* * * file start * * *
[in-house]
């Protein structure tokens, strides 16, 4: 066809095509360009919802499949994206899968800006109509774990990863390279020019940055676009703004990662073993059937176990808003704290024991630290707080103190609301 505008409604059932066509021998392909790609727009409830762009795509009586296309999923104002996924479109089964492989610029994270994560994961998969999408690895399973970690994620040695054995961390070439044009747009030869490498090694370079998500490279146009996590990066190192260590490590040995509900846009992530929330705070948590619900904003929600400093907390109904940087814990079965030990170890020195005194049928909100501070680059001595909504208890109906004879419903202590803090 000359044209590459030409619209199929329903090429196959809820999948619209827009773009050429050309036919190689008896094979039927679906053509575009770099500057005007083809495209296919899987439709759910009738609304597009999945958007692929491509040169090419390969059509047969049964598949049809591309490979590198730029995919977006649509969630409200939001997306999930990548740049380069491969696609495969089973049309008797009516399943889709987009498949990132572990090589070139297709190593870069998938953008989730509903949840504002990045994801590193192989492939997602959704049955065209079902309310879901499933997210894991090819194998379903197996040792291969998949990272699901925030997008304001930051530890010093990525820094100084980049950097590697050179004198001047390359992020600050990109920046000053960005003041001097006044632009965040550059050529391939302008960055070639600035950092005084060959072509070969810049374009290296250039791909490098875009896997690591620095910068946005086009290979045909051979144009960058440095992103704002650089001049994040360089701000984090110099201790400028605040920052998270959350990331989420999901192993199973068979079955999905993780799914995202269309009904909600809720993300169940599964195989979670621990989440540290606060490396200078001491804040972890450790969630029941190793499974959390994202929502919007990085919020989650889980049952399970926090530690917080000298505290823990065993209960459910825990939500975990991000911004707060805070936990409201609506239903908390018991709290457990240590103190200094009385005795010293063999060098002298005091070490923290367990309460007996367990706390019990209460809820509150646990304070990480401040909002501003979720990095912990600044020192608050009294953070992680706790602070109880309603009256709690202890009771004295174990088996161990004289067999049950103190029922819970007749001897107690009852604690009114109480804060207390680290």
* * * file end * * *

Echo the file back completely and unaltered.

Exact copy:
[in-house]
């Protein structure tokens, strides 16, 4: 066809095509360009919802499949994206899968800006109509774990990863390279020019940055676009703004990662073993059937176990808003704290024991630290707080103190609301 505008409604059932066509021998392909790609727009409830762009795509009586296309999923104002996924479109089964492989610029994270994560994961998969999408690895399973970690994620040695054995961390070439044009747009030869490498090694370079998500490279146009996590990066190192260590490590040995509900846009992530929330705070948590619900904003929600400093907390109904940087814990079965030990170890020195005194049928909100501070680059001595909504208890109906004879419903202590803090 000359044209590459030409619209199929329903090429196959809820999948619209827009773009050429050309036919190689008896094979039927679906053509575009770099500057005007083809495209296919899987439709759910009738609304597009999945958007692929491509040169090419390969059509047969049964598949049809591309490979590198730029995919977006649509969630409200939001997306999930990548740049380069491969696609495969089973049309008797009516399943889709987009498949990132572990090589070139297709190593870069998938953008989730509903949840504002990045994801590193192989492939997602959704049955065209079902309310879901499933997210894991090819194998379903197996040792291969998949990272699901925030997008304001930051530890010093990525820094100084980049950097590697050179004198001047390359992020600050990109920046000053960005003041001097006044632009965040550059050529391939302008960055070639600035950092005084060959072509070969810049374009290296250039791909490098875009896997690591620095910068946005086009290979045909051979144009960058440095992103704002650089001049994040360089701000984090110099201790400028605040920052998270959350990331989420999901192993199973068979079955999905993780799914995202269309009904909600809720993300169940599964195989979670621990989440540290606060490396200078001491804040972890450790969630029941190793499974959390994202929502919007990085919020989650889980049952399970926090530690917080000298505290823990065993209960459910825990939500975990991000911004707060805070936990409201609506239903908390018991709290457990240590103190200094009385005795010293063999060098002298005091070490923290367990309460007996367990706390019990209460809820509150646990304070990480401040909002501003979720990095912990600044020192608050009294953070992680706790602070109880309603009256709690202890009771004295174990088996161990004289067999049950103190029922819970007749001897107690009852604690009114109480804060207390680290």